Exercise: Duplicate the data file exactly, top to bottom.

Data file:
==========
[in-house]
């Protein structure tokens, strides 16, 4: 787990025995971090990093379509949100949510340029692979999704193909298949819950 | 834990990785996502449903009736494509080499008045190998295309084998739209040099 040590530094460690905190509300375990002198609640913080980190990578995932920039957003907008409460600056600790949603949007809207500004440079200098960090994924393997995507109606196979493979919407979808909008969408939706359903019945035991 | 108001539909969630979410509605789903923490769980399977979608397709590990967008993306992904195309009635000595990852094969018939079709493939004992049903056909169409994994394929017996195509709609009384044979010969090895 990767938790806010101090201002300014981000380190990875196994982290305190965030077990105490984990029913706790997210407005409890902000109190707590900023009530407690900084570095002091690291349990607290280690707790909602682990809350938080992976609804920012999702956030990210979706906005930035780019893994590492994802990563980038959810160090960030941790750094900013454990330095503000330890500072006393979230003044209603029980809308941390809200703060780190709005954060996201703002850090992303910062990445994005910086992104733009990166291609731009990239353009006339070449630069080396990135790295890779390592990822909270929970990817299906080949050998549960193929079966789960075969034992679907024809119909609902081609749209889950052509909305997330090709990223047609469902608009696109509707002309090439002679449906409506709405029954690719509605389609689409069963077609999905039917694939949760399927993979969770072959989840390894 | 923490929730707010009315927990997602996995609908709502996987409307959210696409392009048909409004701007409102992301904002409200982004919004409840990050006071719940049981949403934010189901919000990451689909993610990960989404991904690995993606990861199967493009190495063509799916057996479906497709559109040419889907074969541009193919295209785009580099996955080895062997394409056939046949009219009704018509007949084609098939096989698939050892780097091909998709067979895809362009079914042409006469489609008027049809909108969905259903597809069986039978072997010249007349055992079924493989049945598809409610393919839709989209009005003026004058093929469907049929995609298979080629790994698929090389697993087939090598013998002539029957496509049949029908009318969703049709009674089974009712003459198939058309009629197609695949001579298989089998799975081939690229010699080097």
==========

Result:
[in-house]
């Protein structure tokens, strides 16, 4: 787990025995971090990093379509949100949510340029692979999704193909298949819950 | 834990990785996502449903009736494509080499008045190998295309084998739209040099 040590530094460690905190509300375990002198609640913080980190990578995932920039957003907008409460600056600790949603949007809207500004440079200098960090994924393997995507109606196979493979919407979808909008969408939706359903019945035991 | 108001539909969630979410509605789903923490769980399977979608397709590990967008993306992904195309009635000595990852094969018939079709493939004992049903056909169409994994394929017996195509709609009384044979010969090895 990767938790806010101090201002300014981000380190990875196994982290305190965030077990105490984990029913706790997210407005409890902000109190707590900023009530407690900084570095002091690291349990607290280690707790909602682990809350938080992976609804920012999702956030990210979706906005930035780019893994590492994802990563980038959810160090960030941790750094900013454990330095503000330890500072006393979230003044209603029980809308941390809200703060780190709005954060996201703002850090992303910062990445994005910086992104733009990166291609731009990239353009006339070449630069080396990135790295890779390592990822909270929970990817299906080949050998549960193929079966789960075969034992679907024809119909609902081609749209889950052509909305997330090709990223047609469902608009696109509707002309090439002679449906409506709405029954690719509605389609689409069963077609999905039917694939949760399927993979969770072959989840390894 | 923490929730707010009315927990997602996995609908709502996987409307959210696409392009048909409004701007409102992301904002409200982004919004409840990050006071719940049981949403934010189901919000990451689909993610990960989404991904690995993606990861199967493009190495063509799916057996479906497709559109040419889907074969541009193919295209785009580099996955080895062997394409056939046949009219009704018509007949084609098939096989698939050892780097091909998709067979895809362009079914042409006469489609008027049809909108969905259903597809069986039978072997010249007349055992079924493989049945598809409610393919839709989209009005003026004058093929469907049929995609298979080629790994698929090389697993087939090598013998002539029957496509049949029908009318969703049709009674089974009712003459198939058309009629197609695949001579298989089998799975081939690229010699080097």